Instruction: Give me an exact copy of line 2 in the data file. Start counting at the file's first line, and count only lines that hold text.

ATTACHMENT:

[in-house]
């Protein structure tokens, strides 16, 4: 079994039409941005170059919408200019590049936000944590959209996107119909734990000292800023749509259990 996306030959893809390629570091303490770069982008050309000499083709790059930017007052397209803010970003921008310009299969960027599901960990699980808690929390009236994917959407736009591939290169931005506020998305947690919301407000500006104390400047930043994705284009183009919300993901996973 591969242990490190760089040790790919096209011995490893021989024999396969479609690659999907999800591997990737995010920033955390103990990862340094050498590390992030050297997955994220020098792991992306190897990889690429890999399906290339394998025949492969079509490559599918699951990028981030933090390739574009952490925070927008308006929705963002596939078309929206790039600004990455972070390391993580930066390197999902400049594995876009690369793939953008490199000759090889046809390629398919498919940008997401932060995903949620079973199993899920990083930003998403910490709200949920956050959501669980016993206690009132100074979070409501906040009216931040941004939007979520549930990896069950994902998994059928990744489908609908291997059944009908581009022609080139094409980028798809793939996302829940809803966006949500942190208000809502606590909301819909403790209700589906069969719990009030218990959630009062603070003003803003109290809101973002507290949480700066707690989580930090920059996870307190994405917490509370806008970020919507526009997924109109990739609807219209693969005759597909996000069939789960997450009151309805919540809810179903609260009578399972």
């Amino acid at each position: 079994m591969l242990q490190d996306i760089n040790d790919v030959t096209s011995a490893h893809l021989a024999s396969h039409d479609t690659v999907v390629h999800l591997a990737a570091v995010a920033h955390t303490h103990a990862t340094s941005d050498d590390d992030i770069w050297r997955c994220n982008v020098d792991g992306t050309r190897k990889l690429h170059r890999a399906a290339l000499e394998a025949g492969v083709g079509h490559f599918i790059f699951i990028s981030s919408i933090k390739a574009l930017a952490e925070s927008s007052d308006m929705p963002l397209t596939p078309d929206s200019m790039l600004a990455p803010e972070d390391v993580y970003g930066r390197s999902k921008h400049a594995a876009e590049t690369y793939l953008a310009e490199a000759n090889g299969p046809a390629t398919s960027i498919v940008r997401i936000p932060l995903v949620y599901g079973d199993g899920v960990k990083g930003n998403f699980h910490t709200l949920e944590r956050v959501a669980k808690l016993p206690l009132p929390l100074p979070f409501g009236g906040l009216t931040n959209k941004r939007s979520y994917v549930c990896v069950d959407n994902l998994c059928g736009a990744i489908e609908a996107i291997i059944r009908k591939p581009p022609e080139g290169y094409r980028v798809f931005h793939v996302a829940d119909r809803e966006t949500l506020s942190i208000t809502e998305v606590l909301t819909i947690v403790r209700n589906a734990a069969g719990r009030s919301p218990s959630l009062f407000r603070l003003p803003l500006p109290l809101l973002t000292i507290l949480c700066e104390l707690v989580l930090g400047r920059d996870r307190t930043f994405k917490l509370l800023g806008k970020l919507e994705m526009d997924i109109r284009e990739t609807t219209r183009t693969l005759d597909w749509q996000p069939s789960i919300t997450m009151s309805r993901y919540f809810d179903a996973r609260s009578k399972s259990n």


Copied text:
């Protein structure tokens, strides 16, 4: 079994039409941005170059919408200019590049936000944590959209996107119909734990000292800023749509259990 996306030959893809390629570091303490770069982008050309000499083709790059930017007052397209803010970003921008310009299969960027599901960990699980808690929390009236994917959407736009591939290169931005506020998305947690919301407000500006104390400047930043994705284009183009919300993901996973 591969242990490190760089040790790919096209011995490893021989024999396969479609690659999907999800591997990737995010920033955390103990990862340094050498590390992030050297997955994220020098792991992306190897990889690429890999399906290339394998025949492969079509490559599918699951990028981030933090390739574009952490925070927008308006929705963002596939078309929206790039600004990455972070390391993580930066390197999902400049594995876009690369793939953008490199000759090889046809390629398919498919940008997401932060995903949620079973199993899920990083930003998403910490709200949920956050959501669980016993206690009132100074979070409501906040009216931040941004939007979520549930990896069950994902998994059928990744489908609908291997059944009908581009022609080139094409980028798809793939996302829940809803966006949500942190208000809502606590909301819909403790209700589906069969719990009030218990959630009062603070003003803003109290809101973002507290949480700066707690989580930090920059996870307190994405917490509370806008970020919507526009997924109109990739609807219209693969005759597909996000069939789960997450009151309805919540809810179903609260009578399972």